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Technical Paper

Animal-Vehicle Encounter Naturalistic Driving Data Collection and Photogrammetric Analysis

Animal-vehicle collision (AVC) is a significant safety issue on American roads. Each year approximately 1.5 million AVCs occur in the U.S., the majority of them involving deer. The increasing use of cameras and radar on vehicles provides opportunities for prevention or mitigation of AVCs, particularly those involving deer or other large animals. Developers of such AVC avoidance/mitigation systems require information on the behavior of encountered animals, setting characteristics, and driver response in order to design effective countermeasures. As part of a larger study, naturalistic driving data were collected in high AVC incidence areas using 48 participant-owned vehicles equipped with data acquisition systems (DAS). Continuous driving data including forward video, location information, and vehicle kinematics were recorded. The respective 11TB dataset contains 35k trips covering 360K driving miles.
Technical Paper

Color and Height Characteristics of Surrogate Grass for the Evaluation of Vehicle Road Departure Mitigation Systems

In recent years Road Departure Mitigation Systems (RDMS) is introduced to the market for avoiding roadway departure collisions. To support the performance testing of the RDMS, the most commonly seen road edge, grass, is studied in this paper for the development of standard surrogate grass. This paper proposes a method for defining the resembling grass color and height features due to significant variations of grass appearances in different seasons, temperatures and environments. Randomly selected Google Street View images with grass road edges are gathered and analyzed. Image processing techniques are deployed to obtain the grass color distributions. The height of the grass is determined by referencing the gathered images with measured grass heights. The representative colors and heights of grass are derived as the specifications of surrogate grass for the standard evaluation of RDMS.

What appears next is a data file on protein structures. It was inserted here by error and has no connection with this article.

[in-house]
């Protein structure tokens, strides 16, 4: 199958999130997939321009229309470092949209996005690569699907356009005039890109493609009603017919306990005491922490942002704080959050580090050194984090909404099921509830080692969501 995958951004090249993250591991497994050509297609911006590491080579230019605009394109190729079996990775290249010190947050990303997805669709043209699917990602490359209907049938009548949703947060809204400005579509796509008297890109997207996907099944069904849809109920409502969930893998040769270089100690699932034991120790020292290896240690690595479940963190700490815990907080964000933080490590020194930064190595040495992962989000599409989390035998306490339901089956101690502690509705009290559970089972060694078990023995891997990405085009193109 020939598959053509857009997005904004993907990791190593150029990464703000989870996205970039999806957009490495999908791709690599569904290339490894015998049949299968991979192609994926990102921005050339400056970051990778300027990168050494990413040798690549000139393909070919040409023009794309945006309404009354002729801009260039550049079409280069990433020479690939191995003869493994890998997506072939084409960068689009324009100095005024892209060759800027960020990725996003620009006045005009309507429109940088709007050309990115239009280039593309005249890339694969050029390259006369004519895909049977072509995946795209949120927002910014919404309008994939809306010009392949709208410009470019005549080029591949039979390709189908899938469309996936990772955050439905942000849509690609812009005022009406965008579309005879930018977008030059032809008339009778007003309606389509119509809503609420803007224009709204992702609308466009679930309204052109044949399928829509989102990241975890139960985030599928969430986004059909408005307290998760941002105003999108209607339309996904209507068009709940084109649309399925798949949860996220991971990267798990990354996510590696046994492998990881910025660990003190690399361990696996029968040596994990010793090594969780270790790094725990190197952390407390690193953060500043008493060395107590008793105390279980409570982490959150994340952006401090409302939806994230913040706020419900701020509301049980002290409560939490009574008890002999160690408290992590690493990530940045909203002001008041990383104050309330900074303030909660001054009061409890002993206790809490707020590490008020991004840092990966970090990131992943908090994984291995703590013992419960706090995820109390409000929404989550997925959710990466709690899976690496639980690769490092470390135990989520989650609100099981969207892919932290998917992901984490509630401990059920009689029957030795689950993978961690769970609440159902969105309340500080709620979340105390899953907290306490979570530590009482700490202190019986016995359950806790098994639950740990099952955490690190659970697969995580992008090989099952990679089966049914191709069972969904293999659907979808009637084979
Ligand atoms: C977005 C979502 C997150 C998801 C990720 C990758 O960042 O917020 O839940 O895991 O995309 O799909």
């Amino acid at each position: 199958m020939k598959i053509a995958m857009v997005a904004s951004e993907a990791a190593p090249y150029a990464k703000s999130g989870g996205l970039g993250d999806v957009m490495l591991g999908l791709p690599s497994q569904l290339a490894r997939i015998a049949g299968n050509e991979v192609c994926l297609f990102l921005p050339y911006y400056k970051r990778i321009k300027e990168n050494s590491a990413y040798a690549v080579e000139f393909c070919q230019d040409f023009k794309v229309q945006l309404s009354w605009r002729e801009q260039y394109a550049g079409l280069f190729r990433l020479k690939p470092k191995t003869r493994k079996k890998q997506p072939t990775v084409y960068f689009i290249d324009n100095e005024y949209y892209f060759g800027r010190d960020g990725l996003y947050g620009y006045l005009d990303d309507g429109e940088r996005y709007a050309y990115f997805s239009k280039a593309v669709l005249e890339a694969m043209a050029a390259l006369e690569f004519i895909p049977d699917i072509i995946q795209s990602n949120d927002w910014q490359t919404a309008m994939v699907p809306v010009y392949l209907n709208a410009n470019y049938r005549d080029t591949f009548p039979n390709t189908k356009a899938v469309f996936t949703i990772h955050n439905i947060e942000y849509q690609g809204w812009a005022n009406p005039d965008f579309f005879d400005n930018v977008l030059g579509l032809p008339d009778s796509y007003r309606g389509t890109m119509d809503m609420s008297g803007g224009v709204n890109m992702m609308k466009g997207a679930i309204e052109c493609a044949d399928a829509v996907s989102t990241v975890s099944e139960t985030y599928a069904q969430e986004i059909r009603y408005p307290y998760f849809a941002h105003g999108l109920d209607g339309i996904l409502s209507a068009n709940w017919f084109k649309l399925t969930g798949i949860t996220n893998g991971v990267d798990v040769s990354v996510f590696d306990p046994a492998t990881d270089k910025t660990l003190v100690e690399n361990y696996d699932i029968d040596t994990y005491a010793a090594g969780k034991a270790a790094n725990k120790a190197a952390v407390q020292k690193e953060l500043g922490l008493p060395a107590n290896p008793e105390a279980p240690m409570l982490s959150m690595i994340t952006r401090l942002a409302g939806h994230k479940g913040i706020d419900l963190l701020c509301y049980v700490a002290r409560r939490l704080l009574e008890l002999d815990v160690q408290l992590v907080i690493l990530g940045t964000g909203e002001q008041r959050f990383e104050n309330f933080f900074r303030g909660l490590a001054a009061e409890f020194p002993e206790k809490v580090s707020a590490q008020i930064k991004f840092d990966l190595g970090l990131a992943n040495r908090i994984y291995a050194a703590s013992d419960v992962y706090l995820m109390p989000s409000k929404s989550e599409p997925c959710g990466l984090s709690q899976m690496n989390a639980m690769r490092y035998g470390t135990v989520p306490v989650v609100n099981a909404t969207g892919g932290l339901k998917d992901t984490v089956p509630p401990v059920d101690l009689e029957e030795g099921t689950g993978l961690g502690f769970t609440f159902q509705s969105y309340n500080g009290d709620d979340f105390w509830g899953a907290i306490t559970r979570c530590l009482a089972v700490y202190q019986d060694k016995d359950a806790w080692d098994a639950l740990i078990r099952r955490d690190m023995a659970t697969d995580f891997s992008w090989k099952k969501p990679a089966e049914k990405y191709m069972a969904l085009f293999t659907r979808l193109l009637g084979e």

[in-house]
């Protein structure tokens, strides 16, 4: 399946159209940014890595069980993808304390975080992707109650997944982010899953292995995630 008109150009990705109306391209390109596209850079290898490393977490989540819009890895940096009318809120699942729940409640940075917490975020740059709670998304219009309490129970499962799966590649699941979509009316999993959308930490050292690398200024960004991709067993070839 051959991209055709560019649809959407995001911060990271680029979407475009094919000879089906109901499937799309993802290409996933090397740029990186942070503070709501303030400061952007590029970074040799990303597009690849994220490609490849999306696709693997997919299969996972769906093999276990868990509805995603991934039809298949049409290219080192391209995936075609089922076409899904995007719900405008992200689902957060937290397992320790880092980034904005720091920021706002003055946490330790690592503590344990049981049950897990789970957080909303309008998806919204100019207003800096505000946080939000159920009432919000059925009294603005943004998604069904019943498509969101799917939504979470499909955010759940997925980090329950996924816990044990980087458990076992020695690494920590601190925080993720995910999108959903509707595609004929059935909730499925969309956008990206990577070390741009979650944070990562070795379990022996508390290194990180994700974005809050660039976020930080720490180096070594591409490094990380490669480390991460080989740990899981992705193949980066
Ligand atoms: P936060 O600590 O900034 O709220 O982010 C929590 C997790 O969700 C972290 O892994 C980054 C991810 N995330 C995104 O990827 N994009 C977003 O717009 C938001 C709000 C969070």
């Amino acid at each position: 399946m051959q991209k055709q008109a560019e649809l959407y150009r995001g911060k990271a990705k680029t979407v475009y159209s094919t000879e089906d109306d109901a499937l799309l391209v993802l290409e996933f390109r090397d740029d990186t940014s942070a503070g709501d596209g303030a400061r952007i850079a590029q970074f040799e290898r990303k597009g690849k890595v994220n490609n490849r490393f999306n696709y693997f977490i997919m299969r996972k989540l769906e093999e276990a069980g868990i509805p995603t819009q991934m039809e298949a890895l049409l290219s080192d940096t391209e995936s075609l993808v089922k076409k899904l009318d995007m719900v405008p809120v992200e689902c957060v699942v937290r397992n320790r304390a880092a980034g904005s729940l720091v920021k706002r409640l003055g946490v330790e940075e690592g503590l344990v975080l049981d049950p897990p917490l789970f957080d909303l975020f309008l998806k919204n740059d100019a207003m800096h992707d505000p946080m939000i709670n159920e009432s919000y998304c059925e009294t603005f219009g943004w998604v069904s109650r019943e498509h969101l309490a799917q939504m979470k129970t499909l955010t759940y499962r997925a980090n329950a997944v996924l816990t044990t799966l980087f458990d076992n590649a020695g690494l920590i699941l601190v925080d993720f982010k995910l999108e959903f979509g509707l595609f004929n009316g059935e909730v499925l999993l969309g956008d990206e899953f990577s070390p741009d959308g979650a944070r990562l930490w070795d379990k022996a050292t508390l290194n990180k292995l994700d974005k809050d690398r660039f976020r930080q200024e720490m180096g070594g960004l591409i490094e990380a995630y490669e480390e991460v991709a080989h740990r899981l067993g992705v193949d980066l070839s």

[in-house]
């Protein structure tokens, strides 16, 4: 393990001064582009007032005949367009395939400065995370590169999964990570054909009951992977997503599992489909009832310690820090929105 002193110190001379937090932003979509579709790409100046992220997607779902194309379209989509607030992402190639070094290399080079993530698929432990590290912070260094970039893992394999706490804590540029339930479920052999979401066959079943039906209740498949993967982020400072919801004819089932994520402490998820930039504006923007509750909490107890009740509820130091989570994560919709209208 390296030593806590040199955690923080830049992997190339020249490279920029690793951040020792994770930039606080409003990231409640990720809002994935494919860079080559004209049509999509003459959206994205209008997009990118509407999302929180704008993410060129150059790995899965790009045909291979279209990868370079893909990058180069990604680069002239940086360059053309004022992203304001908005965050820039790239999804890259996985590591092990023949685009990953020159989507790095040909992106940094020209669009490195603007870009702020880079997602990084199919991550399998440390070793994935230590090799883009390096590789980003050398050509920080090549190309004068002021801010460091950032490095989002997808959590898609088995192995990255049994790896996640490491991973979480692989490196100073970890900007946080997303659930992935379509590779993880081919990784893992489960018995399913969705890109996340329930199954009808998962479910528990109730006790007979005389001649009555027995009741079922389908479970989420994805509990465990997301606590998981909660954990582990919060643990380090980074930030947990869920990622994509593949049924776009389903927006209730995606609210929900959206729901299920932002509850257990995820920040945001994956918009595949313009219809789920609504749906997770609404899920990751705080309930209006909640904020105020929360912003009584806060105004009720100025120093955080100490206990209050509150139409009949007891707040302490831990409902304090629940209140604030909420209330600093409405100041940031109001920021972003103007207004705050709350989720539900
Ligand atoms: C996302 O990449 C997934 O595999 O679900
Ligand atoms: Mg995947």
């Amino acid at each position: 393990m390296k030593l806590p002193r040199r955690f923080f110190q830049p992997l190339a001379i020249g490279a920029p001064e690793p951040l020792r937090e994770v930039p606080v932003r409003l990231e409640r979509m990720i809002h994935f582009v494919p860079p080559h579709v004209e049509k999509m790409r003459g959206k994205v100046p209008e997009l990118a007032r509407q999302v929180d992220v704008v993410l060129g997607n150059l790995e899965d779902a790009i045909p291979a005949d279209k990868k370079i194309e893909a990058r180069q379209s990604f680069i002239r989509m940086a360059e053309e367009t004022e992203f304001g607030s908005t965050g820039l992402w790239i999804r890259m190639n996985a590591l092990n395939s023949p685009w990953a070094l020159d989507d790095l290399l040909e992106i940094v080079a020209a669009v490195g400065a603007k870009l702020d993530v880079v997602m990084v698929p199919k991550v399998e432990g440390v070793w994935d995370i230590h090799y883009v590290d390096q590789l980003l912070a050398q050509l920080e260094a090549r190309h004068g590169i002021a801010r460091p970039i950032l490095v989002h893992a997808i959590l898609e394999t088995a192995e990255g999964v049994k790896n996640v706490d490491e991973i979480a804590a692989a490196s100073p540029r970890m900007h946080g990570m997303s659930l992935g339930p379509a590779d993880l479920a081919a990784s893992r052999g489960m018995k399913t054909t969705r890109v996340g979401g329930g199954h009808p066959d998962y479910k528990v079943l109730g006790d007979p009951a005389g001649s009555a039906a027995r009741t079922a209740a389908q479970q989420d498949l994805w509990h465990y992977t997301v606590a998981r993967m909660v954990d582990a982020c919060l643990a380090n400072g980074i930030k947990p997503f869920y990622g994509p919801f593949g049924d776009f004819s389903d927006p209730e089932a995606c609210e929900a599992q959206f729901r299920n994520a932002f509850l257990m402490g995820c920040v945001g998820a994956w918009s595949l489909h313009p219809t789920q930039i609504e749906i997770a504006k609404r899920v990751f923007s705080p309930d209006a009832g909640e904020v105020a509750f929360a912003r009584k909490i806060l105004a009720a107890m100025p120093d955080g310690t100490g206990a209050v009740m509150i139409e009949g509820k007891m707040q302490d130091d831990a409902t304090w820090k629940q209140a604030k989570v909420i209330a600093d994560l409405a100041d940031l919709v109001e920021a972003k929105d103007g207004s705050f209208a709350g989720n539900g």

Technical Paper

Development of a Lighting System for Pedestrian Pre-Collision System Testing under Dark Conditions

According to pedestrian crash data from 2010-2011 the U.S. General Estimates System (GES) and the Fatality Analysis Report System (FARS), more than 39% of pedestrian crash cases occurred at night and poor lighting conditions. The percentage of pedestrian fatalities in night conditions is over 77%. Therefore, evaluating the performance of pedestrian pre-collision systems (PCS) at night is an essential part of the pedestrian PCS performance evaluation. The Transportation Active Safety Institute (TASI) of Indiana University-Purdue University Indianapolis (IUPUI) is conducting research for the establishment of PCS test scenarios and procedures in collaboration with Toyota's Collaborative Safety Research Center. The objective of this paper is to describe the design and implementation of a reconfigurable road lighting system to support the pedestrian PCS performance evaluation for night road lighting conditions.